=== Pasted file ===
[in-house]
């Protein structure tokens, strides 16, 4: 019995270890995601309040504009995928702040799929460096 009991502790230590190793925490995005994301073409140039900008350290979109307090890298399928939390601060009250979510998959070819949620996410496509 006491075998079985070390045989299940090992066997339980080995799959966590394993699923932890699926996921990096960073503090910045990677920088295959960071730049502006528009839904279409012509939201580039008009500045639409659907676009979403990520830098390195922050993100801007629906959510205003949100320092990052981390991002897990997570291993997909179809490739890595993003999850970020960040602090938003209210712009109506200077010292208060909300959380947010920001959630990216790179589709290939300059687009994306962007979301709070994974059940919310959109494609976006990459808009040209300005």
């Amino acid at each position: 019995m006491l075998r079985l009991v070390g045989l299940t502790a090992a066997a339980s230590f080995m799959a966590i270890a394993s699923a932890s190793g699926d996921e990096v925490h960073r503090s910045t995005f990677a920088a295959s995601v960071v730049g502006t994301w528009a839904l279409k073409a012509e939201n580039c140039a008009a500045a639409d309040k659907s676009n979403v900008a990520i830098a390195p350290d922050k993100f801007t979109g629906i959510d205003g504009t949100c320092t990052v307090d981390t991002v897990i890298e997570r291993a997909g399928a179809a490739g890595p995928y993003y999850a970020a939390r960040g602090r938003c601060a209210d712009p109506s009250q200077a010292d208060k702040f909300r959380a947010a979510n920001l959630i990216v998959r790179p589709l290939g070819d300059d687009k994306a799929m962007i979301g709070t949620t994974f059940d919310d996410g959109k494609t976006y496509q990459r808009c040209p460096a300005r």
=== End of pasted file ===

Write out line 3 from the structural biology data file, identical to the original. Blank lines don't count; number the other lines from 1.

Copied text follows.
């Amino acid at each position: 019995m006491l075998r079985l009991v070390g045989l299940t502790a090992a066997a339980s230590f080995m799959a966590i270890a394993s699923a932890s190793g699926d996921e990096v925490h960073r503090s910045t995005f990677a920088a295959s995601v960071v730049g502006t994301w528009a839904l279409k073409a012509e939201n580039c140039a008009a500045a639409d309040k659907s676009n979403v900008a990520i830098a390195p350290d922050k993100f801007t979109g629906i959510d205003g504009t949100c320092t990052v307090d981390t991002v897990i890298e997570r291993a997909g399928a179809a490739g890595p995928y993003y999850a970020a939390r960040g602090r938003c601060a209210d712009p109506s009250q200077a010292d208060k702040f909300r959380a947010a979510n920001l959630i990216v998959r790179p589709l290939g070819d300059d687009k994306a799929m962007i979301g709070t949620t994974f059940d919310d996410g959109k494609t976006y496509q990459r808009c040209p460096a300005r």